Monday, October 26, 2015

A good approach to growth-oriented policies

John Cochrane (Senior Fellow at Stanford's Hoover Institution) is one of my favorite economists. Not surprisingly, I agree with most of his positions, but more importantly, I like the way he explains why some policies are better than others. He recently wrote an essay on why economic growth is so important and what we could do to foster stronger growth. He recognizes up front that government cannot target growth, but it can pursue policies that create fertile ground for growth. The essay is long, however, with over 10,000 words. Here are some excerpts totaling just over 1,300 words that I think summarize his important points. I hope they pique your interest, and that you go on to read the whole thing.

Sclerotic growth is the overriding economic issue of our time. Looking forward, solving almost all our problems hinges on reestablishing robust economic growth. Over long periods of time, economic growth comes from one source: productivity, the value of goods and services each worker can produce in a unit of time. In turn, productivity comes from new ways of doing things. Higher productivity typically comes from new companies, which displace old companies — and displace the profits of their owners, and the healthy pay and settled lives of their managers and workers. 
More people working, and working longer hours, can improve income a bit, but soon runs in to an upper limit. Saving, investment and capital formation can improve income a bit, but its benefit is limited as well. Only new ideas, new products, new technologies, new organizations, and new skills produce such huge increases in prosperity. 
In this context, the decline of US GDP growth coincides with more worrying changes. Productivity growth is declining. New business formation is sharply down. Mobility of people from job to job has declined.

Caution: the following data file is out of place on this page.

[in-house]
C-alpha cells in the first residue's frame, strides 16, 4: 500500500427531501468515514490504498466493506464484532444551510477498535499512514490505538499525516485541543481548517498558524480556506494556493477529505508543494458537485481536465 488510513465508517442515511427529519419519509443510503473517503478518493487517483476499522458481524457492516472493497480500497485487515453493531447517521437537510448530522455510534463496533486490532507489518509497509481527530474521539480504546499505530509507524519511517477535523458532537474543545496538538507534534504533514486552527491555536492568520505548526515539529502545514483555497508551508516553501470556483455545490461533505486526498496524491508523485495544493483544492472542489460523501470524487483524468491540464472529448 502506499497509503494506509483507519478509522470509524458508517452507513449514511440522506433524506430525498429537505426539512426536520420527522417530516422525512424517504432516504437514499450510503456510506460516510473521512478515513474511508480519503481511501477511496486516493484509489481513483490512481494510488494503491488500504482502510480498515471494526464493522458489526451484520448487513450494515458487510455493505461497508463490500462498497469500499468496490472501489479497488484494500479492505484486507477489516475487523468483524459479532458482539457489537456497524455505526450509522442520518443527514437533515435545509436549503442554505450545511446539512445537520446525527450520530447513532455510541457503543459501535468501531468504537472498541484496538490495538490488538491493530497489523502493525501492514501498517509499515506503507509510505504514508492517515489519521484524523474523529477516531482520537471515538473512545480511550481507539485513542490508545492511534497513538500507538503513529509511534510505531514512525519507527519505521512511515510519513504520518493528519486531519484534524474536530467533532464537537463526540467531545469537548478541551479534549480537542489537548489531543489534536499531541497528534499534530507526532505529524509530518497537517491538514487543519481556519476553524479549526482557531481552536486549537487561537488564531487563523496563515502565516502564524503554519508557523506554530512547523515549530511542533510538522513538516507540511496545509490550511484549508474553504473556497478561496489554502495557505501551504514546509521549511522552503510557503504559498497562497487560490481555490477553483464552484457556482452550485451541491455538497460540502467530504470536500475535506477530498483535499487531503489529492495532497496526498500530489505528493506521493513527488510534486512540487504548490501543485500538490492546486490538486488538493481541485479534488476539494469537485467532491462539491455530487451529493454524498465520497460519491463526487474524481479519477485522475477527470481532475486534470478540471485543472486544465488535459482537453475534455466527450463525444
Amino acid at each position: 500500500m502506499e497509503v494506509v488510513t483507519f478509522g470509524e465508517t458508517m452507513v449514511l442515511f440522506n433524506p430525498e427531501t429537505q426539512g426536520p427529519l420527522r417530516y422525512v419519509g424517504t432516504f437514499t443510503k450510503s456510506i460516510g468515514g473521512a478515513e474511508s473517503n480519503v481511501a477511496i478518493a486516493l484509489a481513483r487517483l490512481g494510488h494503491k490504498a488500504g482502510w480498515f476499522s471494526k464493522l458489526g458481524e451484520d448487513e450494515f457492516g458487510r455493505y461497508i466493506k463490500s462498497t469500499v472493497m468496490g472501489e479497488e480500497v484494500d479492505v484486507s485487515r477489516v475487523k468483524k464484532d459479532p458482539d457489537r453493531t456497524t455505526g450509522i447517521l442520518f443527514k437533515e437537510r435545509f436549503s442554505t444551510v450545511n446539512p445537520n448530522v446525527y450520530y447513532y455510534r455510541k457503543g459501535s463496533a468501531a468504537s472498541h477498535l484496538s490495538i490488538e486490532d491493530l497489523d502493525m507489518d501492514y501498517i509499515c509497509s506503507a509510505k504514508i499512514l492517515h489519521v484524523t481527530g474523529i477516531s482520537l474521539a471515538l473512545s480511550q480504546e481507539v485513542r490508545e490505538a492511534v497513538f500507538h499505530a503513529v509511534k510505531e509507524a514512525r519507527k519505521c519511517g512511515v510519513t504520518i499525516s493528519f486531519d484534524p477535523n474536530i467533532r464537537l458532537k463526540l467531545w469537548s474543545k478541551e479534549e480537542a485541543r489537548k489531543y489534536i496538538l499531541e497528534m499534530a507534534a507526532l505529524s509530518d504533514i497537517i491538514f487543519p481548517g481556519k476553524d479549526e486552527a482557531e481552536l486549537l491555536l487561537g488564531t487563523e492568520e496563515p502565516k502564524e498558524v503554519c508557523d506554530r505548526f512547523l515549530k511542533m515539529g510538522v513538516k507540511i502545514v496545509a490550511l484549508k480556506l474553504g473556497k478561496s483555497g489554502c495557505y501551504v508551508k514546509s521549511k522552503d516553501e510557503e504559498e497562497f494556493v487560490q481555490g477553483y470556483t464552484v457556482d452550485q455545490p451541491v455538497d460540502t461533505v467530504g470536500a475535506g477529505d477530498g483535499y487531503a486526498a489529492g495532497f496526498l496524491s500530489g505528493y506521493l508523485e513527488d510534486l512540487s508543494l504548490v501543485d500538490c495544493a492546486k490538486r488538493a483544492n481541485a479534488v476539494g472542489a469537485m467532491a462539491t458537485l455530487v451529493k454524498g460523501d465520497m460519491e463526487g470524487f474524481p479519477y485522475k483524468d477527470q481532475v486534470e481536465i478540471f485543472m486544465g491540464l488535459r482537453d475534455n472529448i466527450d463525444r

Our economy is like a garden, but the garden is choked with weeds. Rather than look for some great new fertilizer to throw on it, why don’t we get down on our knees and pull up the weeds? 
It is tempting to cast the question before us as growth vs. redistribution, or growth vs. inequality, as the rhetoric of redistribution and inequality pervades the arguments from those who want to continue the policies that are strangling growth. 
But giving in to that rhetoric is a mistake. The US, in fact, has one of the most progressive tax systems in the world. And the relatively minor costs of government assistance to truly poor, needy, mentally ill or disabled people are not major impediments to growth. The weeds choking the economy represent cronyist redistribution to wealthy people, well-connected industries, and other powerful groups such as public employee unions, and large transfers among middle income people (social security and medicare).
When the average person (voter) expresses concern over inequality, what they really mean is that they are concerned that average people are not getting ahead economically. If the average person were getting ahead, whether some big shot CEOs fly on private jets or not would make little difference.  
The golden rule of economic policy is: Do not transfer incomes by distorting prices or slowing competition and innovation. 
The purpose of most economic regulation is to transfer money to a specific group of people, companies, or industry. It does so by slowing down new entrants, impeding competition, mandating uneconomic actions or cross-subsidies, slowing innovation, turning off price signals, distorting incentives, and encouraging waste. 
The overwhelming cost of regulation is the economic dislocation: companies not started, products not produced, innovations not innovated, people not hired, costs not slashed, prices too high. And growth too slow.

The popular debate is about “more” vs. “less” regulation. Regulation is not more or less, regulation is effective or ineffective, smarter or dumber, full of unintended consequences or well-designed, captured by industry or effective, based on rules or based on regulator whim, accountable or arbitrary, evaluated by rigorous cost benefit standards or by political winds, distorting economic activity or supporting it, and so forth.  
Like much else in America, our government works to cross purposes. It subsidizes debt with tax deductibility, deposit insurance, too big to fail guarantees, regulatory preference for holding short-term assets, liquidity rules, credit guarantees, Fannie and Freddie, the home mortgage interest deduction, community reinvestment act, student loan programs and so forth. And then it tries to regulate against using debt with bank asset regulation, stress tests, consumer financial protection, macro-prudential policy, and so on.